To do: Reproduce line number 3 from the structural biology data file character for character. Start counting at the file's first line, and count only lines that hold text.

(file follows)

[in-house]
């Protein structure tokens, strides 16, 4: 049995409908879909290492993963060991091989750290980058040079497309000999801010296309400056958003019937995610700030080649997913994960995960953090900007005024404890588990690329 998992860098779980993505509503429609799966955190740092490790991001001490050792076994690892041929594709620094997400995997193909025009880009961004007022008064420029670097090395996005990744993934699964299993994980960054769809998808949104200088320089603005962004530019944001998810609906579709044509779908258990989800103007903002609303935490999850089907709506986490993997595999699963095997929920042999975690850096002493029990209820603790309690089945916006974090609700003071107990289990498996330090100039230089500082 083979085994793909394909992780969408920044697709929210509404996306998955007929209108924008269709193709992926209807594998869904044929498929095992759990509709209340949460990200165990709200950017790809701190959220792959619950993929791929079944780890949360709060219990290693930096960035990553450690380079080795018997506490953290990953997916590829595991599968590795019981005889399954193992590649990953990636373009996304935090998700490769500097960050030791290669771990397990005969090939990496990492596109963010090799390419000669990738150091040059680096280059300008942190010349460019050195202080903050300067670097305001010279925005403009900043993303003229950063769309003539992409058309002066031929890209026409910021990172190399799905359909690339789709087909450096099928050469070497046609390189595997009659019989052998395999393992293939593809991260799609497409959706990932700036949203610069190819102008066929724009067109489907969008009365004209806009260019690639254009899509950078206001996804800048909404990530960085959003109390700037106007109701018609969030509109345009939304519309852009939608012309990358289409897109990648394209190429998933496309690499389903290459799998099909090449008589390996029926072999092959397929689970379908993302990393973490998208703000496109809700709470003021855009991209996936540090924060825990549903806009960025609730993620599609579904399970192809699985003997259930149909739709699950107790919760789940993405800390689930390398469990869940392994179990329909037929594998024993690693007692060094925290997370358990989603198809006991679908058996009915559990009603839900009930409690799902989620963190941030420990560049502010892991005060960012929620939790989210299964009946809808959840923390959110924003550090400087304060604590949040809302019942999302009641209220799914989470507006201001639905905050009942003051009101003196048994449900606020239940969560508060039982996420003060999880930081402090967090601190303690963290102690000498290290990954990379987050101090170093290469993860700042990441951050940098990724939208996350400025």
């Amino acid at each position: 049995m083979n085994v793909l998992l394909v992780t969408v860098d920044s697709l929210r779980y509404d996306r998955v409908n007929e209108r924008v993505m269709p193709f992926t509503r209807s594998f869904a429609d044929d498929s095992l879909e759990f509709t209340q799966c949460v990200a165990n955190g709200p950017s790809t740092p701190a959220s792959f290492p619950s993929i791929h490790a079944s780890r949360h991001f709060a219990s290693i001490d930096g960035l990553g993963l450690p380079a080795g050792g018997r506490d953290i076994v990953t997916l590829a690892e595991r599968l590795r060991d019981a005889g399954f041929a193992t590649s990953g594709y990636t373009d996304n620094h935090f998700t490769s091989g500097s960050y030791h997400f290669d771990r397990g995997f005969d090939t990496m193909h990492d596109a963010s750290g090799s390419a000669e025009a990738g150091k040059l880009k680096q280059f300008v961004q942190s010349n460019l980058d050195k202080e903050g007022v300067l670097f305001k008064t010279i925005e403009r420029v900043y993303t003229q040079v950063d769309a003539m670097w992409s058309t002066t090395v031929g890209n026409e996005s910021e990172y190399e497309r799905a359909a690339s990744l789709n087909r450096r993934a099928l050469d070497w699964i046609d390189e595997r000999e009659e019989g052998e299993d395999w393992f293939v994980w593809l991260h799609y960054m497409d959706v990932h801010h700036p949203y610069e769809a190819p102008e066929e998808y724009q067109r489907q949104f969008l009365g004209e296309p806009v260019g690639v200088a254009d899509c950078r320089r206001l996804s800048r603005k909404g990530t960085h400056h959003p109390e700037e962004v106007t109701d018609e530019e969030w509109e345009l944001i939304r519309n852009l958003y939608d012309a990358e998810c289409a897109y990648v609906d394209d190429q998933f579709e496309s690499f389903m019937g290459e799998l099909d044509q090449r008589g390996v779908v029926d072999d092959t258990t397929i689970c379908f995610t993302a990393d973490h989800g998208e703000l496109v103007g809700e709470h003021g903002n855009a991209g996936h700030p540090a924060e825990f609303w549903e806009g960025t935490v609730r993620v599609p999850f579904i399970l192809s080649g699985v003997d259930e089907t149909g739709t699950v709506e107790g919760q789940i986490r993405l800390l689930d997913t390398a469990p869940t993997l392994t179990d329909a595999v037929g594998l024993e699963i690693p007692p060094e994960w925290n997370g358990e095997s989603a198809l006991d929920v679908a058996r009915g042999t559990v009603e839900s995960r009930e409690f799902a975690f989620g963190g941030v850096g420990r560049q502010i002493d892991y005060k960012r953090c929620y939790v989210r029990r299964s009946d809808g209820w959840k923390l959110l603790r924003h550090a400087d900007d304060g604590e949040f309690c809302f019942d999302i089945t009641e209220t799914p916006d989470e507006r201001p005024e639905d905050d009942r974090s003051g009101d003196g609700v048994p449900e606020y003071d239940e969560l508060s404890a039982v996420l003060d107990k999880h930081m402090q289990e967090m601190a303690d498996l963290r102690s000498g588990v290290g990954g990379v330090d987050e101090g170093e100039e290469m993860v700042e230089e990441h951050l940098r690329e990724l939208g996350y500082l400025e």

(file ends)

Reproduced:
């Amino acid at each position: 049995m083979n085994v793909l998992l394909v992780t969408v860098d920044s697709l929210r779980y509404d996306r998955v409908n007929e209108r924008v993505m269709p193709f992926t509503r209807s594998f869904a429609d044929d498929s095992l879909e759990f509709t209340q799966c949460v990200a165990n955190g709200p950017s790809t740092p701190a959220s792959f290492p619950s993929i791929h490790a079944s780890r949360h991001f709060a219990s290693i001490d930096g960035l990553g993963l450690p380079a080795g050792g018997r506490d953290i076994v990953t997916l590829a690892e595991r599968l590795r060991d019981a005889g399954f041929a193992t590649s990953g594709y990636t373009d996304n620094h935090f998700t490769s091989g500097s960050y030791h997400f290669d771990r397990g995997f005969d090939t990496m193909h990492d596109a963010s750290g090799s390419a000669e025009a990738g150091k040059l880009k680096q280059f300008v961004q942190s010349n460019l980058d050195k202080e903050g007022v300067l670097f305001k008064t010279i925005e403009r420029v900043y993303t003229q040079v950063d769309a003539m670097w992409s058309t002066t090395v031929g890209n026409e996005s910021e990172y190399e497309r799905a359909a690339s990744l789709n087909r450096r993934a099928l050469d070497w699964i046609d390189e595997r000999e009659e019989g052998e299993d395999w393992f293939v994980w593809l991260h799609y960054m497409d959706v990932h801010h700036p949203y610069e769809a190819p102008e066929e998808y724009q067109r489907q949104f969008l009365g004209e296309p806009v260019g690639v200088a254009d899509c950078r320089r206001l996804s800048r603005k909404g990530t960085h400056h959003p109390e700037e962004v106007t109701d018609e530019e969030w509109e345009l944001i939304r519309n852009l958003y939608d012309a990358e998810c289409a897109y990648v609906d394209d190429q998933f579709e496309s690499f389903m019937g290459e799998l099909d044509q090449r008589g390996v779908v029926d072999d092959t258990t397929i689970c379908f995610t993302a990393d973490h989800g998208e703000l496109v103007g809700e709470h003021g903002n855009a991209g996936h700030p540090a924060e825990f609303w549903e806009g960025t935490v609730r993620v599609p999850f579904i399970l192809s080649g699985v003997d259930e089907t149909g739709t699950v709506e107790g919760q789940i986490r993405l800390l689930d997913t390398a469990p869940t993997l392994t179990d329909a595999v037929g594998l024993e699963i690693p007692p060094e994960w925290n997370g358990e095997s989603a198809l006991d929920v679908a058996r009915g042999t559990v009603e839900s995960r009930e409690f799902a975690f989620g963190g941030v850096g420990r560049q502010i002493d892991y005060k960012r953090c929620y939790v989210r029990r299964s009946d809808g209820w959840k923390l959110l603790r924003h550090a400087d900007d304060g604590e949040f309690c809302f019942d999302i089945t009641e209220t799914p916006d989470e507006r201001p005024e639905d905050d009942r974090s003051g009101d003196g609700v048994p449900e606020y003071d239940e969560l508060s404890a039982v996420l003060d107990k999880h930081m402090q289990e967090m601190a303690d498996l963290r102690s000498g588990v290290g990954g990379v330090d987050e101090g170093e100039e290469m993860v700042e230089e990441h951050l940098r690329e990724l939208g996350y500082l400025e």